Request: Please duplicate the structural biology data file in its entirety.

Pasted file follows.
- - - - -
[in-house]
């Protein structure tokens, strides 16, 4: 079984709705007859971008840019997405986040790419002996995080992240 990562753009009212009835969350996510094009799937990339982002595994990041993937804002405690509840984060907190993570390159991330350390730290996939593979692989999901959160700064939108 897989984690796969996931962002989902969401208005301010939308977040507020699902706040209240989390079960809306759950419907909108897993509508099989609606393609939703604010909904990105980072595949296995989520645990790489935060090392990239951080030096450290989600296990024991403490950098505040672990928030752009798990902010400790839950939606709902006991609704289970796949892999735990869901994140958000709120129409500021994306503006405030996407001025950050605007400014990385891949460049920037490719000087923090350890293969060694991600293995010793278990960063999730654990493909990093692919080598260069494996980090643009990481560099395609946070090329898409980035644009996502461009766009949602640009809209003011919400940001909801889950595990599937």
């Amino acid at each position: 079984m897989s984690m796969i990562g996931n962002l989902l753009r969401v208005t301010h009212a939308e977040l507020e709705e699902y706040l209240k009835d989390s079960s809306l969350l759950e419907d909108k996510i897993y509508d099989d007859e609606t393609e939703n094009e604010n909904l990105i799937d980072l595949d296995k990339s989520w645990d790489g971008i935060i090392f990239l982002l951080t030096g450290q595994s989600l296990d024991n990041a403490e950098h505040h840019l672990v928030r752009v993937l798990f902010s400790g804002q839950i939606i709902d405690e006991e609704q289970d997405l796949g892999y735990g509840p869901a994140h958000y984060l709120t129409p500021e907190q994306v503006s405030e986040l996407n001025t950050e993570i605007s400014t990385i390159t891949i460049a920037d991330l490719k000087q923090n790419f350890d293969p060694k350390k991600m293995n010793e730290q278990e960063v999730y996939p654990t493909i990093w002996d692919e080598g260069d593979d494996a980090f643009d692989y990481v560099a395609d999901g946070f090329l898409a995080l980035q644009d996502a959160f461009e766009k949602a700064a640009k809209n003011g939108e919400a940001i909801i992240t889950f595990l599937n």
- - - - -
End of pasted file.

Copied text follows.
[in-house]
């Protein structure tokens, strides 16, 4: 079984709705007859971008840019997405986040790419002996995080992240 990562753009009212009835969350996510094009799937990339982002595994990041993937804002405690509840984060907190993570390159991330350390730290996939593979692989999901959160700064939108 897989984690796969996931962002989902969401208005301010939308977040507020699902706040209240989390079960809306759950419907909108897993509508099989609606393609939703604010909904990105980072595949296995989520645990790489935060090392990239951080030096450290989600296990024991403490950098505040672990928030752009798990902010400790839950939606709902006991609704289970796949892999735990869901994140958000709120129409500021994306503006405030996407001025950050605007400014990385891949460049920037490719000087923090350890293969060694991600293995010793278990960063999730654990493909990093692919080598260069494996980090643009990481560099395609946070090329898409980035644009996502461009766009949602640009809209003011919400940001909801889950595990599937």
């Amino acid at each position: 079984m897989s984690m796969i990562g996931n962002l989902l753009r969401v208005t301010h009212a939308e977040l507020e709705e699902y706040l209240k009835d989390s079960s809306l969350l759950e419907d909108k996510i897993y509508d099989d007859e609606t393609e939703n094009e604010n909904l990105i799937d980072l595949d296995k990339s989520w645990d790489g971008i935060i090392f990239l982002l951080t030096g450290q595994s989600l296990d024991n990041a403490e950098h505040h840019l672990v928030r752009v993937l798990f902010s400790g804002q839950i939606i709902d405690e006991e609704q289970d997405l796949g892999y735990g509840p869901a994140h958000y984060l709120t129409p500021e907190q994306v503006s405030e986040l996407n001025t950050e993570i605007s400014t990385i390159t891949i460049a920037d991330l490719k000087q923090n790419f350890d293969p060694k350390k991600m293995n010793e730290q278990e960063v999730y996939p654990t493909i990093w002996d692919e080598g260069d593979d494996a980090f643009d692989y990481v560099a395609d999901g946070f090329l898409a995080l980035q644009d996502a959160f461009e766009k949602a700064a640009k809209n003011g939108e919400a940001i909801i992240t889950f595990l599937n």